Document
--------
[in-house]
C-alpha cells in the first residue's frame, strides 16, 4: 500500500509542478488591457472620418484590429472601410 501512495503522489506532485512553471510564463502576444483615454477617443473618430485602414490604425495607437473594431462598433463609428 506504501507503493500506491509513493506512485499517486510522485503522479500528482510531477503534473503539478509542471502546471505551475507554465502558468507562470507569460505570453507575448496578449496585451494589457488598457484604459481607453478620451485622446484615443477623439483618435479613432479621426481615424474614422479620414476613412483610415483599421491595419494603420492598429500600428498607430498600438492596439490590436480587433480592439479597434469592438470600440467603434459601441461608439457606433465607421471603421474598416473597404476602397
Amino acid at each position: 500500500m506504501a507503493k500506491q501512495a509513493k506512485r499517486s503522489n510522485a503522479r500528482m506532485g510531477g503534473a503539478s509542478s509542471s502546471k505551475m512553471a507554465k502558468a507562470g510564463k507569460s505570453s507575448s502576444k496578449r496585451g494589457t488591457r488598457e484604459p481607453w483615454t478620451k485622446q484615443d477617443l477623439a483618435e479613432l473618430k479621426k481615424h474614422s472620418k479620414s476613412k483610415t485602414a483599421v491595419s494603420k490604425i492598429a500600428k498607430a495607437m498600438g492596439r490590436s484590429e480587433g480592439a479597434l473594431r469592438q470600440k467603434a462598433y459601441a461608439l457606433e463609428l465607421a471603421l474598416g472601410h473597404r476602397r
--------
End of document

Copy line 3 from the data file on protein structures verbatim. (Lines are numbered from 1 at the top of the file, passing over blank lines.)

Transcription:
Amino acid at each position: 500500500m506504501a507503493k500506491q501512495a509513493k506512485r499517486s503522489n510522485a503522479r500528482m506532485g510531477g503534473a503539478s509542478s509542471s502546471k505551475m512553471a507554465k502558468a507562470g510564463k507569460s505570453s507575448s502576444k496578449r496585451g494589457t488591457r488598457e484604459p481607453w483615454t478620451k485622446q484615443d477617443l477623439a483618435e479613432l473618430k479621426k481615424h474614422s472620418k479620414s476613412k483610415t485602414a483599421v491595419s494603420k490604425i492598429a500600428k498607430a495607437m498600438g492596439r490590436s484590429e480587433g480592439a479597434l473594431r469592438q470600440k467603434a462598433y459601441a461608439l457606433e463609428l465607421a471603421l474598416g472601410h473597404r476602397r